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Uproar after scholar bans excavation of Egyptian mummies

As Egypt carries out intensive excavation works, leading to major discoveries in recent months, an Egyptian Al-Azhar scholar stirred a heated debate after stating that displaying mummies is against Islam.
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Egyptian scholar Ahmed Karima recently sparked heated controversy after he banned the excavation of tombs of ancient Egyptians at a time when Egypt is struggling to revive its vital tourism industry from the negative impact of the coronavirus pandemic.

Karima, a professor of comparative jurisprudence at Al-Azhar University, said the exhumation of graves is prohibited under Islamic teachings. “Extracting the bodies of the ancient Pharaohs and putting them on display in return for dollars from visitors is forbidden,” Karima said in televised statements Jan. 19 on state-run television.

Karima said digging up the graves violates the dignity of the dead and the Islamic religion forbids their desecration. “Bodies of the dead cannot be exhumed unless for the purpose of scientific search,” the scholar said.

“The grave is a blessing from God to house the human being after his demise,” he added.

Karima said Islam calls for honoring the human being after death. “Museums can exhibit the treasures of the Pharaohs, talk about [their civilization] and about the mummification, but without displaying their dead bodies.”

Ayman Ashmawi, head of the Egyptian Antiquities Sector at the Supreme Council of Antiquities, declined a request by Al-Monitor for comment.

Renowned archaeologist Zahi Hawass lashed out at Karima, saying his religious views apply to tomb robbers, not archaeologists. “We do not excavate the graves of Muslims, Christians or Jews,” Hawass said in Jan. 20 statements to Egypt’s Sada al-Balad channel. He said archaeologists and the Ministry of Antiquities are working to revive the greatness of the Pharaohs and their civilization.

“The opinion of Sheikh Karima can be applied to thieves who tamper with graves and destroy mummies, but archaeologists work to immortalize these people, as they restore their coffins, graves and mummies, because the presence of these coffins inside the wells exposes them to decomposition and fragmentation,” Hawass said.

Hawass, a former minister of state for antiquities, said Karima’s statements were only meant for publicity and fame. He added that putting the ancient mummies on public display was not humiliation of the ancestors.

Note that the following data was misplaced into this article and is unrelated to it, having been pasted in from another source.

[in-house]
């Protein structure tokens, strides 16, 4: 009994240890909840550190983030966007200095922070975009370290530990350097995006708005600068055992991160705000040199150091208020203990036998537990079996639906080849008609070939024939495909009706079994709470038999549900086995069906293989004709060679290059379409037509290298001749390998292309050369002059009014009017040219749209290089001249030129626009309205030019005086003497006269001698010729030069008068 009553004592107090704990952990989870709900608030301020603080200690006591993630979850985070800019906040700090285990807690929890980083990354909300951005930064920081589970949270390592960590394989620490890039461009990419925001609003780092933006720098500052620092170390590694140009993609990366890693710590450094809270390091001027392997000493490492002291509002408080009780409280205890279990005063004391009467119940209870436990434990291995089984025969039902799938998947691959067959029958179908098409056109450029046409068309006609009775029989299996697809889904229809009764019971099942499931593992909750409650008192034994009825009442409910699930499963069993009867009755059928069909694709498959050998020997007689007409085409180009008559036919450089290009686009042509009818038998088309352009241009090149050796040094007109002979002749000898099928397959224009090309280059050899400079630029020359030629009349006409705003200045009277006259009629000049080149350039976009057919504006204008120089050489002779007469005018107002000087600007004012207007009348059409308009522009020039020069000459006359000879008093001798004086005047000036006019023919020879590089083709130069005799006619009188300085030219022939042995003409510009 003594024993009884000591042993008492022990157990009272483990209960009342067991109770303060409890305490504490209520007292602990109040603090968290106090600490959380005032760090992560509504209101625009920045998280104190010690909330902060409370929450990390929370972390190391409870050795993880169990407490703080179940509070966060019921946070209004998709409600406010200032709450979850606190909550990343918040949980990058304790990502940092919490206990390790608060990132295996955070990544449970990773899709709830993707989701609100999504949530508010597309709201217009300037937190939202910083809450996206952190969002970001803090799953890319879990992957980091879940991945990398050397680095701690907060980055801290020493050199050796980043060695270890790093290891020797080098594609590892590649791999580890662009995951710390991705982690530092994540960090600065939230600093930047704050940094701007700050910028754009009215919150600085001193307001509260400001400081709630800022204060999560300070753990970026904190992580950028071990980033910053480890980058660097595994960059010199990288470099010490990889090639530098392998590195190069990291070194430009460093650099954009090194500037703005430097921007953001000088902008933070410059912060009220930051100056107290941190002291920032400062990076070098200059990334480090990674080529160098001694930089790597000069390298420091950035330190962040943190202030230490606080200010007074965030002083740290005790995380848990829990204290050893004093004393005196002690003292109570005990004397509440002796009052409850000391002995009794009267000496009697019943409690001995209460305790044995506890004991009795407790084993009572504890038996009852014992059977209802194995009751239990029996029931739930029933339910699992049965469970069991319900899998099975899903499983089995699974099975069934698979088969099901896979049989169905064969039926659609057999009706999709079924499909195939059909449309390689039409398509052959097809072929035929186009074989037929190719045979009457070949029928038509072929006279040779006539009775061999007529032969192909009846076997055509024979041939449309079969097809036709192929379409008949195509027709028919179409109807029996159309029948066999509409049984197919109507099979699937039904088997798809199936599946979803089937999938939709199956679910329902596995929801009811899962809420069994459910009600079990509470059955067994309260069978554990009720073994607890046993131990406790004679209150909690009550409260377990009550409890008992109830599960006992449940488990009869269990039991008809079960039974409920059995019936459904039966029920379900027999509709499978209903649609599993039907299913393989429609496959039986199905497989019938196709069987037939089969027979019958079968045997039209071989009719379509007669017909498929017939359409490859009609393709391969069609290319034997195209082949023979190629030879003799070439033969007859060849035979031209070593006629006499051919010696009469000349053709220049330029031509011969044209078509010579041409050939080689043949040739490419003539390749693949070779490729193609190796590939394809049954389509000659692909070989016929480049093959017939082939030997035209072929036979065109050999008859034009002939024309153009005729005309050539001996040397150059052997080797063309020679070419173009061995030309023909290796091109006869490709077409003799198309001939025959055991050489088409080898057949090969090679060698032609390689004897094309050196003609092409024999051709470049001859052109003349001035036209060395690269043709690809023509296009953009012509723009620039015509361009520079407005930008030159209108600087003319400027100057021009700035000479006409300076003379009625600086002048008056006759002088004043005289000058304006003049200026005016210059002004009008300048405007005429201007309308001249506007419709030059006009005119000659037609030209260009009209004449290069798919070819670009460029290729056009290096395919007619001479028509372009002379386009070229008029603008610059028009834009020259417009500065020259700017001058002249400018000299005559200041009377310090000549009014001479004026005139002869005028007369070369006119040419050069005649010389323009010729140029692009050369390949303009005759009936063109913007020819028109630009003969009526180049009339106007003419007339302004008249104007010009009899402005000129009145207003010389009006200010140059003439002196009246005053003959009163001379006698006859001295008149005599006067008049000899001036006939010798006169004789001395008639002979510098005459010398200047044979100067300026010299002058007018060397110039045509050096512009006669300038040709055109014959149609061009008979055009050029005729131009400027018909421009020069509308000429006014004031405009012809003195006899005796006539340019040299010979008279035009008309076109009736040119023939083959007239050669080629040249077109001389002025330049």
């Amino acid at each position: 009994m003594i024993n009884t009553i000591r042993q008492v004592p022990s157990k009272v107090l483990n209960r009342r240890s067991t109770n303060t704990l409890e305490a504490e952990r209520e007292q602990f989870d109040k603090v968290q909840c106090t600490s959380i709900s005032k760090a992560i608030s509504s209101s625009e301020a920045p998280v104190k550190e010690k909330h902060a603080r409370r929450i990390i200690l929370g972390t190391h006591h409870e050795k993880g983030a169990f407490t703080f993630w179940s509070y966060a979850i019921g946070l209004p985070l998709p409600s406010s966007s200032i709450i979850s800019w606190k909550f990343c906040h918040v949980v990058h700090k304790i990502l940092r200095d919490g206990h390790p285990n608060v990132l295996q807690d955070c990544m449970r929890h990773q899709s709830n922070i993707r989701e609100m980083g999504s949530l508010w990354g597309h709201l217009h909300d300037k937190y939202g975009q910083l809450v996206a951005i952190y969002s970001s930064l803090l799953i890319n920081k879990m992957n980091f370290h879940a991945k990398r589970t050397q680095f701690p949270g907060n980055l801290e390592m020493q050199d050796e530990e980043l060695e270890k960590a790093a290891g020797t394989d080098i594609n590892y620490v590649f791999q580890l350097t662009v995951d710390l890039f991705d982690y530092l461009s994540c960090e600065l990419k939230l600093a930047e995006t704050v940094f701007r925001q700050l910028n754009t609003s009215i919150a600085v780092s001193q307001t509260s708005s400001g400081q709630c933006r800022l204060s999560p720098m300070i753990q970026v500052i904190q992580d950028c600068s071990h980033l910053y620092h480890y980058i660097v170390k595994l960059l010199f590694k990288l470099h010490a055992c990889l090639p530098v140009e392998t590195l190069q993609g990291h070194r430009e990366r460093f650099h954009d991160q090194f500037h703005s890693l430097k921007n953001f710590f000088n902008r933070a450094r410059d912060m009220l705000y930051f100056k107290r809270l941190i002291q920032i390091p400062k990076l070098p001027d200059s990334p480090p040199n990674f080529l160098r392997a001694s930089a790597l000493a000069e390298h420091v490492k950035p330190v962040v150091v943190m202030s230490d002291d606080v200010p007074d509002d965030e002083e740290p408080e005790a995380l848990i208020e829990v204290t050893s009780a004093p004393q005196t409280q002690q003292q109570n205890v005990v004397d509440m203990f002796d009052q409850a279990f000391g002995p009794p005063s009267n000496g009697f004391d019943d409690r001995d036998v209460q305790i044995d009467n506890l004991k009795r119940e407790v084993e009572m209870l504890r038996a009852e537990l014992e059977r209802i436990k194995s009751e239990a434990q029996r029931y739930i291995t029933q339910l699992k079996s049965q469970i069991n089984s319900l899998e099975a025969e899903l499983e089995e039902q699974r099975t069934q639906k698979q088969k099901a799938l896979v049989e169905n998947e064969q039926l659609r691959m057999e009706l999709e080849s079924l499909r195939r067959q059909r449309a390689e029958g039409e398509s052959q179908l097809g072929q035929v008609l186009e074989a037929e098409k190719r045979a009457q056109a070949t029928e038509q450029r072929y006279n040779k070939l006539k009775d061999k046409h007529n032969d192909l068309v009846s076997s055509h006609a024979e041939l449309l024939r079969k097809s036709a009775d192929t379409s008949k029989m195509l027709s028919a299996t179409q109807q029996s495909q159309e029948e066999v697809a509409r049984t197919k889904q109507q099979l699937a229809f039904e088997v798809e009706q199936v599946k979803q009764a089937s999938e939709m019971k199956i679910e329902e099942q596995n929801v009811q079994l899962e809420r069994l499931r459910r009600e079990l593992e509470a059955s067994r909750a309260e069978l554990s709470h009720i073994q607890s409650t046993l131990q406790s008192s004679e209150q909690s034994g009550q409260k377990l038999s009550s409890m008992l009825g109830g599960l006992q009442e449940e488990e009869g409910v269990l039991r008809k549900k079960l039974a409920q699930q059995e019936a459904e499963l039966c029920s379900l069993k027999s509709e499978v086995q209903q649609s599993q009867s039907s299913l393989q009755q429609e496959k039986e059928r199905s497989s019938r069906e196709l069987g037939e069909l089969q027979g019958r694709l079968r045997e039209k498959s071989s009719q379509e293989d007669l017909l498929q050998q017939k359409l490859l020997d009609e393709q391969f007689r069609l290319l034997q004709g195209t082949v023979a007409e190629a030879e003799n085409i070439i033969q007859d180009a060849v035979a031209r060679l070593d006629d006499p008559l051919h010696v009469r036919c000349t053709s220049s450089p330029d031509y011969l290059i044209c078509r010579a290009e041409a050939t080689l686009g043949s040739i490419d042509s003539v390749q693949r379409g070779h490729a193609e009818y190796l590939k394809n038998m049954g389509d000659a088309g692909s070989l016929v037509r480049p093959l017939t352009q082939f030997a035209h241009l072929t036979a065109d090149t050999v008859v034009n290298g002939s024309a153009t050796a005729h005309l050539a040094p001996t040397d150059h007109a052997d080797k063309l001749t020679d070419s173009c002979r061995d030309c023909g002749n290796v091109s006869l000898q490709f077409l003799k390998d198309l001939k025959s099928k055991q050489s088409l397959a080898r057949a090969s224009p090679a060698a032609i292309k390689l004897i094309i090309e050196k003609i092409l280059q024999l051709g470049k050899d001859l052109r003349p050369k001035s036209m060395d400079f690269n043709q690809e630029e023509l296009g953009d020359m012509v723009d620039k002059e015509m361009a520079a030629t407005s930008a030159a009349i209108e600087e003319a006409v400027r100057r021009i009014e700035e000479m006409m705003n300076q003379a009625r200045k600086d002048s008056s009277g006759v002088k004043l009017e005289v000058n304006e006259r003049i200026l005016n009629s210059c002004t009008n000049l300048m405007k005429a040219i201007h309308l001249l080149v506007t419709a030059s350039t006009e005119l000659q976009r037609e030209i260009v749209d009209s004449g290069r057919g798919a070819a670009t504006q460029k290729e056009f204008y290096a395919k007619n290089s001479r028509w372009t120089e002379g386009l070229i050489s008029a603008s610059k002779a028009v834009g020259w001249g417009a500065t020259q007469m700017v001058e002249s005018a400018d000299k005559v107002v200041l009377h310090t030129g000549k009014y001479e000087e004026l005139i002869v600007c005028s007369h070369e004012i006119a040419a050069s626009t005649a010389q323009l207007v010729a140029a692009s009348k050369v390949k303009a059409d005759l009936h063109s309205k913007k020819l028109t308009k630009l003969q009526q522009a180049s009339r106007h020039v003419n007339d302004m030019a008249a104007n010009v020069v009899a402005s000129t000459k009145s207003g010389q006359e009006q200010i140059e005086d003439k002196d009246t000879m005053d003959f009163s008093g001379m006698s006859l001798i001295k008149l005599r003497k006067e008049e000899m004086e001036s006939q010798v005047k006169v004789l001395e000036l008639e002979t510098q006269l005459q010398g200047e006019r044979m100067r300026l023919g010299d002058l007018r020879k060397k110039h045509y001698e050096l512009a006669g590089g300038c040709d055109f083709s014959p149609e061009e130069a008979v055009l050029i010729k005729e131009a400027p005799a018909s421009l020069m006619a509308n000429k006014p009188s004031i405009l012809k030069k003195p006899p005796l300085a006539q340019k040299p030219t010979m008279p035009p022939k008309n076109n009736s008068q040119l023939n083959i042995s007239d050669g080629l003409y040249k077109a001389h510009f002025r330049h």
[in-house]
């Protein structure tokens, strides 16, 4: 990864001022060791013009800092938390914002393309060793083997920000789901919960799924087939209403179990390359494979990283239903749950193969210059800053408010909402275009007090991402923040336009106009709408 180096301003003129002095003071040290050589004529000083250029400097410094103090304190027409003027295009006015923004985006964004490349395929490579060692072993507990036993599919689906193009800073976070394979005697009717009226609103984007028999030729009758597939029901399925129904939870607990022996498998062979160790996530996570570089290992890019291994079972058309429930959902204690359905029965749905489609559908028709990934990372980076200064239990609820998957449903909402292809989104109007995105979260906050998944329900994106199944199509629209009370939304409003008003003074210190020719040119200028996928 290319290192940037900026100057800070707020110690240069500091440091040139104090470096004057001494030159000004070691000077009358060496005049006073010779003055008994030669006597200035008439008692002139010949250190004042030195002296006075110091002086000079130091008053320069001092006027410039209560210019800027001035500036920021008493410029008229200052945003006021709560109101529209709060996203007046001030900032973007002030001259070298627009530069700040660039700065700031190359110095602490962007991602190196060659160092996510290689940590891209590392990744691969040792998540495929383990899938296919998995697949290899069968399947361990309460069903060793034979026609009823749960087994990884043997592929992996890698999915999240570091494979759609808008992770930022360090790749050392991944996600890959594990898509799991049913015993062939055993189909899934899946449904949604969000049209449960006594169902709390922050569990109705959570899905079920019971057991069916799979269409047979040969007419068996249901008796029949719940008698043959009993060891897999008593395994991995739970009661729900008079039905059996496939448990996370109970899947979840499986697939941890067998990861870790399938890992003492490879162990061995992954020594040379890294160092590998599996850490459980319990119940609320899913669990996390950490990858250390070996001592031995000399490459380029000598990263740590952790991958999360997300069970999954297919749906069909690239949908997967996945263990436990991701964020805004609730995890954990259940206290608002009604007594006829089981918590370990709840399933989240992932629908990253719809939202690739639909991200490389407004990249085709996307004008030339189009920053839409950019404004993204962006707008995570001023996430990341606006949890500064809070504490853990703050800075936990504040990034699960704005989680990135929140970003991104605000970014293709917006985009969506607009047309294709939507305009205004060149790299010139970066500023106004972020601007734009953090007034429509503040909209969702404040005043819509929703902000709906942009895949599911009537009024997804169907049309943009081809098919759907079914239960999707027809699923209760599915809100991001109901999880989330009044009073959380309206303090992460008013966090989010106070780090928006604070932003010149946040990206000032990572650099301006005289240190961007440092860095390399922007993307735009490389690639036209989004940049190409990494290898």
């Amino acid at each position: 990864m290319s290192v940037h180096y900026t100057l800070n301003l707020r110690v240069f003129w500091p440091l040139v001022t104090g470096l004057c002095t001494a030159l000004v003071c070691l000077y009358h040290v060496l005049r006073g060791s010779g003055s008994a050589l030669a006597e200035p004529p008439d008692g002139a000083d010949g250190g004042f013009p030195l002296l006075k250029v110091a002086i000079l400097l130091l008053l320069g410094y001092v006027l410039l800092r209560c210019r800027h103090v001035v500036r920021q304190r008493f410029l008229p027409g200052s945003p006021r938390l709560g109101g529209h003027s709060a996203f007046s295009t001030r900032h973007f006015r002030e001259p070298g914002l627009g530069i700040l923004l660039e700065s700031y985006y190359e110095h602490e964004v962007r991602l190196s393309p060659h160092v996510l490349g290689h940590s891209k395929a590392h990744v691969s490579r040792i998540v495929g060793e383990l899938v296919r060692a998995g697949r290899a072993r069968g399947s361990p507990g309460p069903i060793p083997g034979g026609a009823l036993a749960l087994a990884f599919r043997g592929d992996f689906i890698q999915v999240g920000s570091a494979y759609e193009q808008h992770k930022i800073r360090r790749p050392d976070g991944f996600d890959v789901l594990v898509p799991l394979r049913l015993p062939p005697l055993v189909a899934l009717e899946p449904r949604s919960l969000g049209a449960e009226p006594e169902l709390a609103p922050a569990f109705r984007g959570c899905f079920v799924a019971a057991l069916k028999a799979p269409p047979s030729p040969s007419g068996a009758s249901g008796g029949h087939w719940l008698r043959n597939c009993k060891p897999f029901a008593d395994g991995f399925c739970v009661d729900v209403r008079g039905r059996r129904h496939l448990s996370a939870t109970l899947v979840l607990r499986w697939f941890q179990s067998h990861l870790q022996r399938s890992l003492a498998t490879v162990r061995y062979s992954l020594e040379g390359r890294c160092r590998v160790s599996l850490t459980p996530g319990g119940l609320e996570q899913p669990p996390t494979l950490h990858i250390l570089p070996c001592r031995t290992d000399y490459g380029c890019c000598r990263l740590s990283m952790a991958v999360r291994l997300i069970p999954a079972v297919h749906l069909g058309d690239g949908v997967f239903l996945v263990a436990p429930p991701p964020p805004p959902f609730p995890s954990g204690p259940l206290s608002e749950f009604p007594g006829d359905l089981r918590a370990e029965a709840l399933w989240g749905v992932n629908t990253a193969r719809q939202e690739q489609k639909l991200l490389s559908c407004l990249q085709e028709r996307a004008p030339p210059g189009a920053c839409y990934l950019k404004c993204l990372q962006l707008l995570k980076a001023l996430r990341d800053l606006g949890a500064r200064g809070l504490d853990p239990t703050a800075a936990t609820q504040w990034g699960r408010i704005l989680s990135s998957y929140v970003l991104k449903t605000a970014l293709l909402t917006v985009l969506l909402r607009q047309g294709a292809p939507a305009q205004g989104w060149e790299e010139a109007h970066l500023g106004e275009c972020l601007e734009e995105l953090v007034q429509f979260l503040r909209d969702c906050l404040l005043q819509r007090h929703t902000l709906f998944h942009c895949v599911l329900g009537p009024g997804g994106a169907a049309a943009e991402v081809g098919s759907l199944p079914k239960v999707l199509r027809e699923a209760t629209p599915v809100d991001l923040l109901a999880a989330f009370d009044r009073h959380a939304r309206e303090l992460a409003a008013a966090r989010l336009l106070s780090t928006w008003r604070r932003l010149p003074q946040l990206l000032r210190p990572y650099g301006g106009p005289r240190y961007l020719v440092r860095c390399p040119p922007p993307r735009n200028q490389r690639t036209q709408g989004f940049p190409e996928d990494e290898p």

“The mummies will be exhibited at the National Museum of Egyptian Civilization in a civilized way, with a detailed explanation of each mummy and the historical era in which it lived,” he said.

Liberal columnist and TV host Khaled Montaser, who is known for his Reformist views, was also critical of Karima’s religious view. He said Karima’s opinion was negative propaganda before the planned inauguration of the Egyptian Grand Museum.

The museum, one of the largest in the world, is set to be opened later this year and will showcase nearly 60,000 artifacts, with 5,000 relics from Tutankhamun’s collection, including 2,000 artifacts that will be displayed for the first time.

The Egyptian government is pinning high hopes on the Grand Egyptian Museum, near the Giza Pyramids, to boost the recovery of the tourism industry, which has been hard hit by the coronavirus pandemic.

Tourism and Antiquities Minister Khaled al-Anani said Jan. 4 that the number of tourists to Egypt dropped to 3.5 million in 2020 from 13.1 million in 2019. Revenues of the tourism sector also plunged last year to $4 billion, with nearly a 70% drop due to the virus outbreak.

A key source of foreign currency, the tourism industry accounts for up to 15% of Egypt’s national output. In an effort to revive the vital industry, Finance Minister Mohamed Maait on Jan. 6 allocated 6.3 billion Egyptian pounds ($400.7 million) to support the tourism, culture and aviation sectors during the pandemic. Maait said 3.2 billion pounds ($203.5 million) were allocated to the tourism and cultural sectors and 3.1 billion pounds ($197.1 million) to the aviation sector to help them withstand the repercussions of the pandemic.

The Egyptian government has carried out extensive digging operations in recent years, resulting in a string of archaeological discoveries, reviving hopes that the findings can boost the recovery of the tourism industry.

The debate about public display of ancient mummies dates back decades. In 1980, then-President Anwar Sadat ordered the Royal Mummy Room at the Egyptian Museum closed, saying that the display of the remains violated religious concepts and desecrated the dead. The ban remained in place for seven years before the ancient royal mummies were put back on display again in 1987. Sadat was assassinated by Islamist extremists in 1981.

Hajjaji Ibrahim, archaeology professor at Tanta University, agrees with Karima that the practice of exhibiting the ancient mummies of the Pharaohs must stop.

“There is nothing in traditions or Islamic teachings that allow the public display of the dead bodies to visitors,” Ibrahim told Al-Monitor by phone. “We can exhume the tombs for the purpose of scientific research and put the bodies back [in] the graves.”

Ibrahim continued, “All the dead and their graves have dignity, and this must be respected. This applies to all, whether Islamic, Christian, Greco-Roman or ancient Egyptian.”

Ibrahim disputed the argument that archaeologists were working to celebrate ancient Egyptian civilization. “The achievements of the Pharaohs can be exhibited, but not their dead bodies,” he said.

He wondered, “Would those who support the public display of the royal mummies at the National Museum of Egyptian Civilization agree to have their bodies exhibited after their death?”

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